Brightsurf Science News & Current Events

August 21, 2009
Study demonstrates how we support our false beliefs
In a study published in the most recent issue of the journal Sociological Inquiry, sociologists from four major research institutions focus on one of the most curious aspects of the 2004 presidential election: the strength and resilience of the belief among many Americans that Saddam Hussein was linked to the terrorist attacks of 9/11.

COST goes to South Africa to kick-start collaboration agreement
COST will officially launch its reciprocal agreement with South Africa at a conference at the Innovation Hub in Pretoria on Tuesday, Sept.

Clues to gigantism provided by family in Borneo Mountains
An indigenous family living in a mountainous area of Malaysian Borneo helped Van Andel Research Institute researchers to discover information about genetic mutations associated with acromegaly, a form of gigantism that often results in enlarged hands, feet and facial features.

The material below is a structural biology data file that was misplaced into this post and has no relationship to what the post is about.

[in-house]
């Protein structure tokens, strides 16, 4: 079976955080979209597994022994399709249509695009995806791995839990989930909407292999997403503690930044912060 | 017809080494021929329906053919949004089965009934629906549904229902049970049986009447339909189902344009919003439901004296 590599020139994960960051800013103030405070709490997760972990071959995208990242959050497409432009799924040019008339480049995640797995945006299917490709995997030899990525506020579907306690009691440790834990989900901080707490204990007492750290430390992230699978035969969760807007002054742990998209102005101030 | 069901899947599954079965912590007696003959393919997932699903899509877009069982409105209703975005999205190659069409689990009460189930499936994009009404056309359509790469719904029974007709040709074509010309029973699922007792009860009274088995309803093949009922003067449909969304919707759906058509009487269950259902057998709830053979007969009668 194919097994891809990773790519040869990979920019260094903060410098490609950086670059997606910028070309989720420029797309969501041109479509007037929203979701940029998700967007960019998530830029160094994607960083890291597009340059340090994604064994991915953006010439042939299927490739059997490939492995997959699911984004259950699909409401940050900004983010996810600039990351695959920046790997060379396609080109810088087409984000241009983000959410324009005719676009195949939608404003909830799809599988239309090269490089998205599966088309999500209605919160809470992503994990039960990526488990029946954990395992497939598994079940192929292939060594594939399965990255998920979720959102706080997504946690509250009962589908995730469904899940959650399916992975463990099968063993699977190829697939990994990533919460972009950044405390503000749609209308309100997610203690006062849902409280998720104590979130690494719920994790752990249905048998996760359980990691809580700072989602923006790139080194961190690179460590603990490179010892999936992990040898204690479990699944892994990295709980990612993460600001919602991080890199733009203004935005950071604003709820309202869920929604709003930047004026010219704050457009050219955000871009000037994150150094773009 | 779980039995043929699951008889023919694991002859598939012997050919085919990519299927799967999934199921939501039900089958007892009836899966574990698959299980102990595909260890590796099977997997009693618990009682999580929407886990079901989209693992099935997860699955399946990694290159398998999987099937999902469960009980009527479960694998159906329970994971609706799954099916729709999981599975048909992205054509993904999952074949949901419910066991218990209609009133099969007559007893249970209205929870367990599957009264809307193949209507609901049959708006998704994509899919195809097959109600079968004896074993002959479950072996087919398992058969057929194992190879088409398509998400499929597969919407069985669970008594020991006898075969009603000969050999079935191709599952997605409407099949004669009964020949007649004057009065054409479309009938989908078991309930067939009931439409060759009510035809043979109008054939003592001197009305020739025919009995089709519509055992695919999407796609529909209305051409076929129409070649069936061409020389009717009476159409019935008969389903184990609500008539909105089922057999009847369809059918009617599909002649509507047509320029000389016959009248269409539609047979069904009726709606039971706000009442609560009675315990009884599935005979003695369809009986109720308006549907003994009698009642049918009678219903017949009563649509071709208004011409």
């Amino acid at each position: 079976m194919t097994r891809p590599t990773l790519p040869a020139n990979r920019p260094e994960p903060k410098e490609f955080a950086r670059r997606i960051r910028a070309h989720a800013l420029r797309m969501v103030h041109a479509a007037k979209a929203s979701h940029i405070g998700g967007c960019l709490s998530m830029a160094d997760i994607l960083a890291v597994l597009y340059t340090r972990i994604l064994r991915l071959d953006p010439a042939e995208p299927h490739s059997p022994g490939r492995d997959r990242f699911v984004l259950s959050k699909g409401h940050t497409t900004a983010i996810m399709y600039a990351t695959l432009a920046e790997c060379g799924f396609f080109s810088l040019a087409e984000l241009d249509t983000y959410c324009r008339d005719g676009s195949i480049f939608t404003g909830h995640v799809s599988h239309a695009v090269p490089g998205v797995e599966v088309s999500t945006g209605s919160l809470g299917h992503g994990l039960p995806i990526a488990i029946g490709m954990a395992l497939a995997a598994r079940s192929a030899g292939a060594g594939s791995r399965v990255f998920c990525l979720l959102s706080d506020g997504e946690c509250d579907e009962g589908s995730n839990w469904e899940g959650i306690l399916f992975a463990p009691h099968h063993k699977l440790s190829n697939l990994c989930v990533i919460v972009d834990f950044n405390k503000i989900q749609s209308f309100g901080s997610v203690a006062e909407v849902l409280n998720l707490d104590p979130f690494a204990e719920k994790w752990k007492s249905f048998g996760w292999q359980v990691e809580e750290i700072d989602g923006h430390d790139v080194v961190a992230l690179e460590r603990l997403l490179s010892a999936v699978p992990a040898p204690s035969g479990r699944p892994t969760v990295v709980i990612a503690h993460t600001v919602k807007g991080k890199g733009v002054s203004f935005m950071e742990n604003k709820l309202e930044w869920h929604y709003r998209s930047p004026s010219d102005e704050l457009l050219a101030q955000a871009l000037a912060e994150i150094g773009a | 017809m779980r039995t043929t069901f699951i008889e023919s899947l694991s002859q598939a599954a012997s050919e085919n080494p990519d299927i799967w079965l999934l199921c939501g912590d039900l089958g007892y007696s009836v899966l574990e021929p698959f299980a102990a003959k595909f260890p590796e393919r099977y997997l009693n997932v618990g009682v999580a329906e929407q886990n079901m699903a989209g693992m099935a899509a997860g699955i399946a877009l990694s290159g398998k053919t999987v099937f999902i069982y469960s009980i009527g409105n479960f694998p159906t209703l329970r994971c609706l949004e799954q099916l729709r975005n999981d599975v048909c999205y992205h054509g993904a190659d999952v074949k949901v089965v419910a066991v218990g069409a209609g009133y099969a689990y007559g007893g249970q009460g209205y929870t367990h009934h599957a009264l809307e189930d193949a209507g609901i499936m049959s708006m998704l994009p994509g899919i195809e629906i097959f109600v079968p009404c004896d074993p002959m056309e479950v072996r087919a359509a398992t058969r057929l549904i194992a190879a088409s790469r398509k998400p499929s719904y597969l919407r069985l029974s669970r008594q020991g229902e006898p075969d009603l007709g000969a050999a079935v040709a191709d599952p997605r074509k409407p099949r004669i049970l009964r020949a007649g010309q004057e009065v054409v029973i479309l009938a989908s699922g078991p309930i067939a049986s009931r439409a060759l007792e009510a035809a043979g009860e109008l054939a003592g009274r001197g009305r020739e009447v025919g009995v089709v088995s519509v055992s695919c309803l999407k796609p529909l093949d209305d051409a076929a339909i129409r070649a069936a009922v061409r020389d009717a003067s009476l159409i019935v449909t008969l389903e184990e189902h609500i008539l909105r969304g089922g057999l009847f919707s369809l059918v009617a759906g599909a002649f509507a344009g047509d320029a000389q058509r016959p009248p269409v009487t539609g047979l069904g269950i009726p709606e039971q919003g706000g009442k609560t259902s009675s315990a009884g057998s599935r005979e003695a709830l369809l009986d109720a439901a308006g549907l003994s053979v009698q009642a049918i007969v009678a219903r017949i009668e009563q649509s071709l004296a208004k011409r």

Daylight could help control our weight
Exciting research into Brown adipose tissue -- brown fat, which is found in abundance in hibernating animals and newborn babies -- could lead to new ways of preventing obesity.

Dartmouth researchers propose new way to reproduce a black hole
Despite their popularity in the science fiction genre, there is much to be learned about black holes.

UCSF researchers identify 2 key pathways in adaptive response
UCSF researchers have identified the two key circuits that control a cell's ability to adapt to changes in its environment, a finding that could have applications ranging from diabetes and autoimmune research to targeted drug development for complex diseases.